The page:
Once you are running the RI, you’ll see in each page a very last-minute-information-panel, that will tell you what we are demonstrating in each of the pages, from a technical perspective (expect improvements to this in future drops).

Now that this drop is out, I’ll be writing blog posts more frequently, to tell you about the decisions and hidden goodies we’ve found while developing.

Where is it?

Get it from codeplex! Current drop is the one from Nov 13th.

Remember, WE WANT FEEDBACK FROM YOU! (yes, we are not kindly asking, you can make the project be what you need, we just need to know what you think about it).

Shout it kick it on

Book: Programming Microsoft ASP.NET 2.0: Core Reference

During the last 2 months, I spent my travel time from and to my home reading the book mentioned in the title. When I told this to Matias, he asked me if I was crazy because it is a big book (700 pages) and width like a bible.

I have taken it from the Southworks’ Library and read it because, although I have 2 years of experience developing on this platform, there are some things and tools to use to make your Web application in a better way on ASP.NET that I haven’t known until now. And also, I think this will be very useful for my actual job inside UX Patterns & Practices (Sustained Engineering) team giving a better support to the community in the Web Client Software Factory (WCSF) forum.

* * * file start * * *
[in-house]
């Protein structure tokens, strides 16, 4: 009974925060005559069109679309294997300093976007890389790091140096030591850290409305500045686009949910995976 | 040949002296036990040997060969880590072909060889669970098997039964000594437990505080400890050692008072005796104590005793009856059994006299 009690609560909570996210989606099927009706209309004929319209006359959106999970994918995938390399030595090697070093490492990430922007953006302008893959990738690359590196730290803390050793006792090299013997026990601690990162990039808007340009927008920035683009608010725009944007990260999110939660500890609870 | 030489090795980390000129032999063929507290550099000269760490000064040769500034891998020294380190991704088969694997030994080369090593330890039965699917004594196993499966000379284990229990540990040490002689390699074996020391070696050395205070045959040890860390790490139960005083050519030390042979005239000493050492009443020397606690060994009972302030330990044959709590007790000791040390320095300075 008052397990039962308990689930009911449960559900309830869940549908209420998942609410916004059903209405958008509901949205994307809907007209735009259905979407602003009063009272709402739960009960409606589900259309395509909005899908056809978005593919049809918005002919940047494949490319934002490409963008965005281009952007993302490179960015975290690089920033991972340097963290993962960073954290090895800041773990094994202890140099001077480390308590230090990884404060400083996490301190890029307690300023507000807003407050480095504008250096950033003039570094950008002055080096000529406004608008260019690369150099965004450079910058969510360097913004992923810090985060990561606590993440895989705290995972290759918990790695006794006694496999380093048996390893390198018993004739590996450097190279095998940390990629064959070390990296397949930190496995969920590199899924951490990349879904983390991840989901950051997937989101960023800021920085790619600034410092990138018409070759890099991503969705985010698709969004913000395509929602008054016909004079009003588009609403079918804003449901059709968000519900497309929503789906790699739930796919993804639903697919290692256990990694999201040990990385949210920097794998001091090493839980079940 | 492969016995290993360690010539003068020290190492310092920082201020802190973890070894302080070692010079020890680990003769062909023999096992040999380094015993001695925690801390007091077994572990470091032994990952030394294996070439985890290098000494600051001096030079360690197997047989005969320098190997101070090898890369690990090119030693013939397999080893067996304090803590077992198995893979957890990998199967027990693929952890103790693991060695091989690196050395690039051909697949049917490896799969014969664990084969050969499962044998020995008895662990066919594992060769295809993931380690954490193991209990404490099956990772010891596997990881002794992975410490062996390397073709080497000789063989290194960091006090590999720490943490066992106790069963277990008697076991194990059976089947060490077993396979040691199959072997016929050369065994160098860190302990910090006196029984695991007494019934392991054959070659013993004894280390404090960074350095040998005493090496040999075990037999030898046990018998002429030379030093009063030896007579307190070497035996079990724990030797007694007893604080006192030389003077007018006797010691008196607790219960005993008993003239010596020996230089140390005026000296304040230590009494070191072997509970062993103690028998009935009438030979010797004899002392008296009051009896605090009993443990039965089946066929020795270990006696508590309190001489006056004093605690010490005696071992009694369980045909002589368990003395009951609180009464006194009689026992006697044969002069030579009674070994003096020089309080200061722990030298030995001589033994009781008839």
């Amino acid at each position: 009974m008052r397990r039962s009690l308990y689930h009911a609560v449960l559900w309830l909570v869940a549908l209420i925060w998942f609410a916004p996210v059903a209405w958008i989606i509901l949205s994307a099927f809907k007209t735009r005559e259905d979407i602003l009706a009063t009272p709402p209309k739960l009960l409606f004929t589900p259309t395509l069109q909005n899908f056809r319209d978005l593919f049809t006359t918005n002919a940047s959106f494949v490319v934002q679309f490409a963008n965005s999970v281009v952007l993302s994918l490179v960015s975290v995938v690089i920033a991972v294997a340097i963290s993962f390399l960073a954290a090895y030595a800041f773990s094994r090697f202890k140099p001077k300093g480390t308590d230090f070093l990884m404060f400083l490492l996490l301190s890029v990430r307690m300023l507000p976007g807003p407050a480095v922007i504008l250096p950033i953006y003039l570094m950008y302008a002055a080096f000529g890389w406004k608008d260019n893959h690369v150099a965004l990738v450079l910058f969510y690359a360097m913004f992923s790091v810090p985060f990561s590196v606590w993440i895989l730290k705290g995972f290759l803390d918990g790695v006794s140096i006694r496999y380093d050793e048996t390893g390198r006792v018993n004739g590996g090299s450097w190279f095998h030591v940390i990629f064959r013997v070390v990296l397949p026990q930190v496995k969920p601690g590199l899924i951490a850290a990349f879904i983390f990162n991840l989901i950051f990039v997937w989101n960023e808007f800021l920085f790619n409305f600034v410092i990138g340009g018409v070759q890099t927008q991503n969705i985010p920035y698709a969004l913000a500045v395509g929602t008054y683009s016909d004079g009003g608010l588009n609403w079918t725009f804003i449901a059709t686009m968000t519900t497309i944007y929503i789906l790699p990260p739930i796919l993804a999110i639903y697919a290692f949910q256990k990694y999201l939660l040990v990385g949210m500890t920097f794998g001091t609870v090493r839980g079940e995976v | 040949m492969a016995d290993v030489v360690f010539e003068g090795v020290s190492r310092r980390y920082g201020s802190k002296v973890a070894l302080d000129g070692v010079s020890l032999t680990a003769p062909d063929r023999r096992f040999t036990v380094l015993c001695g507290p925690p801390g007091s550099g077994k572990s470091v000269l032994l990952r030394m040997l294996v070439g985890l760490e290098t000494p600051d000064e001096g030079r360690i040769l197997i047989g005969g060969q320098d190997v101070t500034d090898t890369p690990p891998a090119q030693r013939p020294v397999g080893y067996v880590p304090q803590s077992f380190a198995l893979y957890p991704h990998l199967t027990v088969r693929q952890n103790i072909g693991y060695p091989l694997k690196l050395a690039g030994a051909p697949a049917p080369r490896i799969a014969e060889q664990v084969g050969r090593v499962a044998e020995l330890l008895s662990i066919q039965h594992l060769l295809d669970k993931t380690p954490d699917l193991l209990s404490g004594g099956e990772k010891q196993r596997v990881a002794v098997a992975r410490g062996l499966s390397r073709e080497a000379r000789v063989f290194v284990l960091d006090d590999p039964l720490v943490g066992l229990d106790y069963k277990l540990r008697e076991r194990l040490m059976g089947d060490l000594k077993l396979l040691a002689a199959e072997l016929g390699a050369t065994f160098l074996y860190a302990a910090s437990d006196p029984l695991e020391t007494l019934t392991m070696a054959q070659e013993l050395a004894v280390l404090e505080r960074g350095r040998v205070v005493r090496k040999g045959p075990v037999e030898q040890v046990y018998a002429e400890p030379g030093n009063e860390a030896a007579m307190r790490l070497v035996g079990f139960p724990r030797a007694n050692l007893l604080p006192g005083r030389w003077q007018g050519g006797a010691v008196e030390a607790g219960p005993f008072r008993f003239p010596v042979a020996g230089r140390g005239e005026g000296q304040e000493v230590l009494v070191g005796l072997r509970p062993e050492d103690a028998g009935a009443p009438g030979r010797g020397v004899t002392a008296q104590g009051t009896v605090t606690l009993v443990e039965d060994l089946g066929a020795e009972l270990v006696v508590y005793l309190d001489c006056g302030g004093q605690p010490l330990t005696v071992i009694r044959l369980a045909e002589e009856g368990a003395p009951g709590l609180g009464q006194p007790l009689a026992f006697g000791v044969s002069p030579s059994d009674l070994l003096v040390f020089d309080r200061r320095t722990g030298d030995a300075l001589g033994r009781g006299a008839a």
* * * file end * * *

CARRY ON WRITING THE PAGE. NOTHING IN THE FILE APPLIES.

My opinion about the book

This is a great book. A good way to consume it is reading all the content one time to get knowledge about what the book talks and make a refresh of the concepts in your mind. And then, keeping it in your library as a reference to check it if you have doubts about a particular topic or what is the best way or practices to implement something on ASP.NET.

The different Chapters of the Book

The book contains 14 chapters going through different topics, some very basic like the following:

  • What is ASP.NET & Web Development in VS (Chapters 1 & 2)
  • How Pages are structured and how you can working with these (Chapters 3 & 5)
  • ASP.NET Controls (HTML & Web Controls) and UI Elements (Chapters 4 & 6)
  • ADO.NET (Chapters 7 & 8 )

And another more interesting and useful in my opinion:

  • The Data-Binding Model and how it is performed in ASP.NET (Chapter 9)
  • The different objects that compose the HTTP Request Context (Chapter 12)
  • The different ways to save data in your Web application using the Session, the Cache and/or the ViewState (Chapters 13 & 14)
  • The different ways to authenticate the User of your application, the Membership and Role Management APIs and the security web controls (Chapter 15)

Next Steps

As you may know, this year will be released the ASP.NET 4.0 version. So, this book is quite old but I keep my opinion about it, it is a good book. The idea is to continue reading books, articles and blog posts about what new features have the newer versions incrementing the knowledge that I get from this read book.


IssueTracker Azure Edition – a Cloud Application

Couple of weeks ago Ryan Dunn announced Azure Issue Tracker. From this post:

"This sample application is a simple issue tracking service and website that pulls together a couple of the Azure services:  SQL Data Services and .NET Access Control Service."image